Council allows liquor sales on city land
DAVE MOSIER/independent editor
After weeks of debate, Van Wert City Council unanimously approved legislation allowing limited sale of alcohol beverages by non-profit organizations in designated areas on public property.
The discussion continued Monday prior to the vote, with several people in support or opposing the measure.
Former city councilman Stuart Jewett may have provided the best analysis of the debate.
“We’ve obviously got two different kinds of people in this room: We’ve got people who would enjoy having a social beverage with each other and people who think that’s wrong,” Jewett said, noting that, while not every future event would likely include alcohol sales, he also felt it was time to “cater” to both those who don’t want alcohol at an event and those who do.
Van Wert Mayor Jerry Mazur also gave his State of the City “year in review” address, first thanking Safety-Service Director Jay Fleming for sharing his vast experience, and Council President Pete Weir for his positive leadership of City Council. The mayor also thanked individual Council member for their guidance and support during 2016, as well as the Van Wert County Board of Commissioners for their aid in providing a unified economic development program.
“With regard to our accomplishment, yes, economic development was my number one goal,” Mazur said. “Working with Council’s guidance, a nonprofit 501(c)(3) corporation was formed (and) known as the Van Wert Area Economic Development Corporation.”
The mayor also noted that several hundred people became members of the new non-profit economic development corporation and also spoke about the organization’s goal of hiring a new economic development director.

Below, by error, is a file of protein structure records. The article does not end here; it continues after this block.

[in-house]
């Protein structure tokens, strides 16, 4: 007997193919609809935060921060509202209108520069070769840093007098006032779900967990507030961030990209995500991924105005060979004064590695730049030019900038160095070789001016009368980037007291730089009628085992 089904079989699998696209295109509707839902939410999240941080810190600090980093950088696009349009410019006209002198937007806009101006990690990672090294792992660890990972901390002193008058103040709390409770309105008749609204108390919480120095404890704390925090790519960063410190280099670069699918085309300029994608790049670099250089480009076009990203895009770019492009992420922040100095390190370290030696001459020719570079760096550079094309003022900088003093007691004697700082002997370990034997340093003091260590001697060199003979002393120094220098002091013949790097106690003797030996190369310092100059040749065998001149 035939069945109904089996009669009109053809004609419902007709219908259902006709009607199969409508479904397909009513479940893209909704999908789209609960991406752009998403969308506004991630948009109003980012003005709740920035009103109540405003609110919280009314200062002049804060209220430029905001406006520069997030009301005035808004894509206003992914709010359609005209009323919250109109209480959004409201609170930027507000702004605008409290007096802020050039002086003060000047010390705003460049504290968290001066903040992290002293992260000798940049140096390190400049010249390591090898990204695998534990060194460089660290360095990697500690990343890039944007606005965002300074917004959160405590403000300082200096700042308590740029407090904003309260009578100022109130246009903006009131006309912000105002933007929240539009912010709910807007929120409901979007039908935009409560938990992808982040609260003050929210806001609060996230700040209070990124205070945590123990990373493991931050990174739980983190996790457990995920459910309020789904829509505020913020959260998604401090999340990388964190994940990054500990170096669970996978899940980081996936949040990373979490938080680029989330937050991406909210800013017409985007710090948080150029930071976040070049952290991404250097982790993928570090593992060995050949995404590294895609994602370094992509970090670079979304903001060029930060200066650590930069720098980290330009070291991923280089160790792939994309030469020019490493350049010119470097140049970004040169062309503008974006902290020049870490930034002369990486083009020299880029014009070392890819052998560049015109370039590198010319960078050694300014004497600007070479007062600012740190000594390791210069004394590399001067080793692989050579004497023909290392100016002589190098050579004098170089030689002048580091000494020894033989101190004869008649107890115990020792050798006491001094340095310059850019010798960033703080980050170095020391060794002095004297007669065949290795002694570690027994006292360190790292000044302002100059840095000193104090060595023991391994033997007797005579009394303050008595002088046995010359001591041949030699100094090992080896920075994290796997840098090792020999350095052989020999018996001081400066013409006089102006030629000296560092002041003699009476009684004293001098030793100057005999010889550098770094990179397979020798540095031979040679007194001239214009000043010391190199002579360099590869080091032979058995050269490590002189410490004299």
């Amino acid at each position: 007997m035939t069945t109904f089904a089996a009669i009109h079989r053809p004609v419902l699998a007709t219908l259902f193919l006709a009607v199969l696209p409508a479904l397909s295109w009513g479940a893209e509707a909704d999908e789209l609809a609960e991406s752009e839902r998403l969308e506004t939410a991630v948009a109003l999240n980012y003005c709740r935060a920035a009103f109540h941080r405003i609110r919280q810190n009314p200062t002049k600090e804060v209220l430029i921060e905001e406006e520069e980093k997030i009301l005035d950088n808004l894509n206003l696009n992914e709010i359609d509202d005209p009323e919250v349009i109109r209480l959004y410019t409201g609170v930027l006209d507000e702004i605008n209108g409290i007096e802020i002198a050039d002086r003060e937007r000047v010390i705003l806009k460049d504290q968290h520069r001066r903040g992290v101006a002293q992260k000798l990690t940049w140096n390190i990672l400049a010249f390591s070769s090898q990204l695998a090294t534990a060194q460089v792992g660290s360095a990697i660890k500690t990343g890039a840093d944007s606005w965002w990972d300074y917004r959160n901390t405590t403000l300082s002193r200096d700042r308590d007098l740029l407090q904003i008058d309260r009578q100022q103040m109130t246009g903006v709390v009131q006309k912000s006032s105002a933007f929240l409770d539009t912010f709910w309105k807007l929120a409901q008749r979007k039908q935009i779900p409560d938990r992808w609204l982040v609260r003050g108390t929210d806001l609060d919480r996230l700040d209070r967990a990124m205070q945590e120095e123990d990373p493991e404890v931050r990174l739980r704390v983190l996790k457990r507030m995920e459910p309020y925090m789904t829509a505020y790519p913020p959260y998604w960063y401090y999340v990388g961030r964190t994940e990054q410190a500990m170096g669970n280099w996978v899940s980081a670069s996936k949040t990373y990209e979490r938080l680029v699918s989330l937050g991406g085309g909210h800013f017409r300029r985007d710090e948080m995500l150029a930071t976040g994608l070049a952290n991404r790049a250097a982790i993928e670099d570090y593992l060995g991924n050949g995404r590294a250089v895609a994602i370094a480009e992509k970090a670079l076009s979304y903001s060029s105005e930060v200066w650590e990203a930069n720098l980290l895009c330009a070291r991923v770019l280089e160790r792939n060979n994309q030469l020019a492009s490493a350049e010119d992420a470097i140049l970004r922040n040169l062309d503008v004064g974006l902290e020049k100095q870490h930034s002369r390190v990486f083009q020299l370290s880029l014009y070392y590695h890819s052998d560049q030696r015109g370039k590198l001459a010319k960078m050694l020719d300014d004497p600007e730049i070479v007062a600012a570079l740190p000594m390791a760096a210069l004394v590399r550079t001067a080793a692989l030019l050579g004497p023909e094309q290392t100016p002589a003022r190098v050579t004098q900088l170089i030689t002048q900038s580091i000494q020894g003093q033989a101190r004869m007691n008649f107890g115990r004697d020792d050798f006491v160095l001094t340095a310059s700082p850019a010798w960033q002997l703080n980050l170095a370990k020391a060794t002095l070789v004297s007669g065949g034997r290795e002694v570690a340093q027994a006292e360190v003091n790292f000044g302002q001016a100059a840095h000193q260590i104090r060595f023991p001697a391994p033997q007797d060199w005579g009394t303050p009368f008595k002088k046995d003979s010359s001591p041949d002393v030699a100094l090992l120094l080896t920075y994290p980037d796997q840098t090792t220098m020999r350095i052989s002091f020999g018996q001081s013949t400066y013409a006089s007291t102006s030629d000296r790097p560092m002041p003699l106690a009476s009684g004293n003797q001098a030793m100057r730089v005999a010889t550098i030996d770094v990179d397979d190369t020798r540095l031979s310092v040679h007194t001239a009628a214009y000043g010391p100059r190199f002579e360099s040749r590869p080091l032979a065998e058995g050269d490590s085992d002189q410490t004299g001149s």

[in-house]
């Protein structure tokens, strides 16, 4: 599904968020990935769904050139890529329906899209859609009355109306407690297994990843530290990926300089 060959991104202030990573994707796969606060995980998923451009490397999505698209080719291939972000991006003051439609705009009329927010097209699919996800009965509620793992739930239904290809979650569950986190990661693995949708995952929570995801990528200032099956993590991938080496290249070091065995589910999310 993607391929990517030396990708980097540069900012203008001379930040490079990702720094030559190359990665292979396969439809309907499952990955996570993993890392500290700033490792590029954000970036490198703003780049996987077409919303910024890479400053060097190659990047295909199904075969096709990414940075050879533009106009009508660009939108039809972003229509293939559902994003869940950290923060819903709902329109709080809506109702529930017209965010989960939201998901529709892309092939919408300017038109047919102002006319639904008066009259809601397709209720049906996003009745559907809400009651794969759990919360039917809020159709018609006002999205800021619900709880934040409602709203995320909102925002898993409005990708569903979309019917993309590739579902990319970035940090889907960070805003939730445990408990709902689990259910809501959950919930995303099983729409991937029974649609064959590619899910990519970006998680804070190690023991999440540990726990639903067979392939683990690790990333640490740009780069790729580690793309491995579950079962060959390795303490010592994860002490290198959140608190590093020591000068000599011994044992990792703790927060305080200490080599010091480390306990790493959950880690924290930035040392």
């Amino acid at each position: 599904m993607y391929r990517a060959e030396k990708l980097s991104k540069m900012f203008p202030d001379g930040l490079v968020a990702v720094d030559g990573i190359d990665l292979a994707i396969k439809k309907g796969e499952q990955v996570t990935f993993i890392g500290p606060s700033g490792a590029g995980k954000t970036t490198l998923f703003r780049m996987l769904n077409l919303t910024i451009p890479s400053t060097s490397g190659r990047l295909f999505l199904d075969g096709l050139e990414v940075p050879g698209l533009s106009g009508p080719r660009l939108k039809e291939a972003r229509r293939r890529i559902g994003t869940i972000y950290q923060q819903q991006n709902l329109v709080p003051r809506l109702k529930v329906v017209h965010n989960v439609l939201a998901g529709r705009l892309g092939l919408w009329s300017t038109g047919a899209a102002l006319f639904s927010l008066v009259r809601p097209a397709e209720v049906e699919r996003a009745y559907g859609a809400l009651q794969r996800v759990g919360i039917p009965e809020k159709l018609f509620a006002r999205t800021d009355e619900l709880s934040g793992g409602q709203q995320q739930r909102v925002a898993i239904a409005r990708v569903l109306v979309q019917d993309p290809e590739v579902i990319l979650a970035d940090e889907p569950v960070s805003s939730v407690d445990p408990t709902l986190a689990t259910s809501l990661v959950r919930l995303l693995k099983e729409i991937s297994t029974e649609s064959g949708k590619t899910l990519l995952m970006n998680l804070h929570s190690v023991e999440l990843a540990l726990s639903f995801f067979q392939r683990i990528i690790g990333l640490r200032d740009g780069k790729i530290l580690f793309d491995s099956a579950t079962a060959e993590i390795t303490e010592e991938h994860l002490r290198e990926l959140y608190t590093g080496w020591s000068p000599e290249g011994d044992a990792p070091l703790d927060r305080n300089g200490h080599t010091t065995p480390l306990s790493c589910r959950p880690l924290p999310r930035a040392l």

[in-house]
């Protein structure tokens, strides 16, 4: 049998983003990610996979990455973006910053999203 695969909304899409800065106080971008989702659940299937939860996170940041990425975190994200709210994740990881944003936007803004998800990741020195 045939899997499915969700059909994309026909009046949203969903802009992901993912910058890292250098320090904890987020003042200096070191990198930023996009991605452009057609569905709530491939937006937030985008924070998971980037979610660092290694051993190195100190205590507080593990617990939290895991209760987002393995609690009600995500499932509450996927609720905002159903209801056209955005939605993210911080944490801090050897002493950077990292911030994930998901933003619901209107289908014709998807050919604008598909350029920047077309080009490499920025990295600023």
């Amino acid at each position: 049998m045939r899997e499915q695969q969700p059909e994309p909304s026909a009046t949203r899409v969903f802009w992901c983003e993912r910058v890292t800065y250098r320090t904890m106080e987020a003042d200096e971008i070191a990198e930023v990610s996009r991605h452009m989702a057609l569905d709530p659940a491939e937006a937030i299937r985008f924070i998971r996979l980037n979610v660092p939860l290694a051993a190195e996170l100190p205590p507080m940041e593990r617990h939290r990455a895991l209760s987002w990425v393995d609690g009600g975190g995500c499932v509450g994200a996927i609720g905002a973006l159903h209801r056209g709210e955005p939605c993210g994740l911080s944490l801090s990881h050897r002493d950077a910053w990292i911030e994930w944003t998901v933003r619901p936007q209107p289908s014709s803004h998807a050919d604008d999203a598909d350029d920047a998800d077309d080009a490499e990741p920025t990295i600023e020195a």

“Making the right decision and getting the very best person in position was the objective,” he said of the rationale behind hiring director Stacy Adam. “Mission accomplished.”
Mayor Mazur also talked of a third goal for his administration: working with neighboring townships to provide emergency services to fringe areas within the greater city limits.
“Fire Chief Steele and Mr. Fleming have taken the lead on this issue and I am pleased to report that legislation has been introduced by Council that will allow for coverage agreements to be drawn up between the city and Pleasant Township, providing emergency services to some seventy homes and critical highway intersections,” the mayor stated.
His also noted his goal to “lead a productive and efficient city workforce”, but gave the credit for meeting that goal to city department heads and workers.
“I have found that all of our departments have a great deal of pride in their area of responsibility, and work tirelessly in pursuing training and new procedures in order to provide the very best of services to the people of Van Wert,” Mazur said.
While noting that the city budget was on target for 2016, the mayor admitted that financial challenges are ahead for the city, and gave several reasons for City Council’s pending decision on whether to place a 0.28 percent income tax addition on the May primary ballot.